Your hardware hasn’t changed much in the last few years (i.e. L5520 CPUs); what are some of the challenges in trying to improve hardware with so many nodes? For example, we see smaller hosts experimenting much more with newer, faster builds.

Chris: We’ve been quietly introducing Sandy Bridge processors into the fleet since last year, but in a host of our scale it takes a while for that to get noticed.

For the remaining fleet, we’re starting a refresh to the E5-2670 Sandy Bridge processor. And we’ve also recently announced upgrades to our network, which you can read about on our blog.

Tom: We have a long history of passing the benefits of Moore’s Law down to our customers. We consistently increase plan resources, and research and develop new server configurations.

Chris: We’ve been doing this for 10 years. Major infrastructure upgrades are nothing new.

What are your thoughts on the current phenomenon of using SSDs in the VPS market?

Chris: We’ve put a lot of thought into this. True SLC-based or eMLC-based SSDs are astronomically expensive. There’s absolutely no way that any of the low-end providers are using them without charging ten times more. And so, my conclusion is that they’re using MLC-based consumer-grade drives.

That goes against the philosophy of Linode. We’re not a bargain-basement provider, and we’re never going to be. And the irony is that when we’ve done proper benchmarking, cutting through filesystem buffers and caches, our write-performance rates are better, single-threaded, than what we’ve observed on those drives.

Tom: SSDs also have a predetermined lifespan.

Chris: They do, which is especially concerning in the write-heavy workloads virtualization environments demand. Relying on the manufacturer’s warranty to replace worn out drives is probably not a good business model.

One of the things that always impressed me was the speed at which you guys can respond to tickets. What are some of the challenges that a large provider faces with customer service & technical support?

Tom: I think the biggest challenge is setting the correct expectation. Because we do such a great job with our customer service, sometimes people expect us to answer things that our support doesn’t cover. While we never turn someone away, and we’ll always spend a couple minutes to point them in the right direction, we also try to leave them with the right expectation of what our support covers.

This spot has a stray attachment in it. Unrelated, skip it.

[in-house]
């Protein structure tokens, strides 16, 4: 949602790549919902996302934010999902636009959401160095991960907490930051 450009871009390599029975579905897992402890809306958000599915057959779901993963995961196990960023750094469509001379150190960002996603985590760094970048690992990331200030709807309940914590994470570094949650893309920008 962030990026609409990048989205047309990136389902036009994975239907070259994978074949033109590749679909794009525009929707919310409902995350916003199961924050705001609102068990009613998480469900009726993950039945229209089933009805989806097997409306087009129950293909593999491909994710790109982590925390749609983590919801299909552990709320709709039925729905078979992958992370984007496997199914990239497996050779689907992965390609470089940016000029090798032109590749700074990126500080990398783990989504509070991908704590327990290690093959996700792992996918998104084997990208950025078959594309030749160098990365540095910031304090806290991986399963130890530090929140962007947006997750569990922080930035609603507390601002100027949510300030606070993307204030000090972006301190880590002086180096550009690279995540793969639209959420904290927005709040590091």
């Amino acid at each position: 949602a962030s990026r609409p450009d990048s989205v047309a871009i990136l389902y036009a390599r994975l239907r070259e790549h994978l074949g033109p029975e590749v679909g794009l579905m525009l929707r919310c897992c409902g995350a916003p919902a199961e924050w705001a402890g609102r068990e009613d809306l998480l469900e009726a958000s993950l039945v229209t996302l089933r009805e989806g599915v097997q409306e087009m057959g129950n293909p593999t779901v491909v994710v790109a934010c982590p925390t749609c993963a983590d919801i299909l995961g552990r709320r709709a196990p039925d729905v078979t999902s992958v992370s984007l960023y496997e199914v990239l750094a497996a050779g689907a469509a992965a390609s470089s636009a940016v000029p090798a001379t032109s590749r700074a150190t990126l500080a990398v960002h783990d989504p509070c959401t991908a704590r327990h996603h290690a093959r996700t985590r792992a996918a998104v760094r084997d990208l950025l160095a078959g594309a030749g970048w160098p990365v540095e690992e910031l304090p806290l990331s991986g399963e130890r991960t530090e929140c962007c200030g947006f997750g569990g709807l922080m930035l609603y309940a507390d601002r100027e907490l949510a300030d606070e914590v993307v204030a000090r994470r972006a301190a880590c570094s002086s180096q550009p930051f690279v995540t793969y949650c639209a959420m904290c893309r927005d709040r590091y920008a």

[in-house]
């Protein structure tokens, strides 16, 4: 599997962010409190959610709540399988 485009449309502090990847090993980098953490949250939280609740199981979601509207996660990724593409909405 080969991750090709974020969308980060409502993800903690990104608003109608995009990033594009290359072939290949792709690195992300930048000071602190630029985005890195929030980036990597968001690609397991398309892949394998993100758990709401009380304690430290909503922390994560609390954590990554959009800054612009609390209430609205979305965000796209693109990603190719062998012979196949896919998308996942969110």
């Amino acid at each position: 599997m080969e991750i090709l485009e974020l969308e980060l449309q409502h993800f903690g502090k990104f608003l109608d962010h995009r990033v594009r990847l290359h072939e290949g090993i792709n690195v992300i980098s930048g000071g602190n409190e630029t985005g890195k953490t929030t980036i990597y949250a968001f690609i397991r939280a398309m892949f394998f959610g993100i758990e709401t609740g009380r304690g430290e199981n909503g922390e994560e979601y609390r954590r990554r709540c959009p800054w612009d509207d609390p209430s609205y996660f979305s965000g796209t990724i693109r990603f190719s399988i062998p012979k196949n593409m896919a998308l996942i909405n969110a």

Chris: You don’t get a system administrator for 67 cents a day.

Tom: Our average response time is less than three minutes. We have our entire customer service team under the same roof so they can stay informed and up-to-date on everything that’s going on.

Chris: We solved the challenge of providing great customer service by making it our highest priority, hiring great people, constantly improving our policies and procedures, and by building great tools that manage customer inquiries and prevent them from getting lost in the shuffle.

Customer service is the biggest department in our company and arguably the most important. After talking to our customer service, you’ll be ruined for dealing with any other company.

How do you deal with DDOS attacks? Does mitigating attacks take up a lot of time with such a large, diverse group of locations & networks?

Chris: Again, we have built amazing tools so DoS attacks are not really an issue. They happen every day.

Tom: Our network can absorb most run-of-the-mill DDoS traffic, so it’s never even noticed by our customers. We notify everyone, but we only take mitigating steps if it’s affecting other customers. There’s absolutely no way we’ll let one customer affect hundreds.

Chris: And we check back frequently to see if the attack has subsided. We restore connectivity to the affected IP address as soon as possible.

We’re seeing lots of hosts start to play in a similar space to Linode; what are you guys working on in 2013?

Tom: We’ve been tooling up for offering managed services. Managed includes monitoring and incident response by our staff, system and package updates, and backups. It launches April 2, 2013.

Chris: We’ve rolled out an entirely new Cisco Nexus-based network, in all six data centers, that has redundancy from the core network right down to each host, along with incredibly improved network capacity. We’re upgrading the majority of our fleet to Sandy Bridge E5-2670-based host hardware. There’s also another NextGen announcement that’ll be released in the next week detailing yet more changes.

Also, I’m very excited about Linode Longview, a new system metrics reporting and graphing service which we’ll be releasing as a developer preview soon.

If you could host any website in the world, what would it be & why?

Chris: NASA.

Tom: BMW.

Actually, this isn’t a website, but Linux Journal ran an article about replacing your laptop with a Linode and an iPad.

Chris: That’s true. We’d love to get more people running their remote desktop on a Linode.

View Linode’s Plans & Benchmarks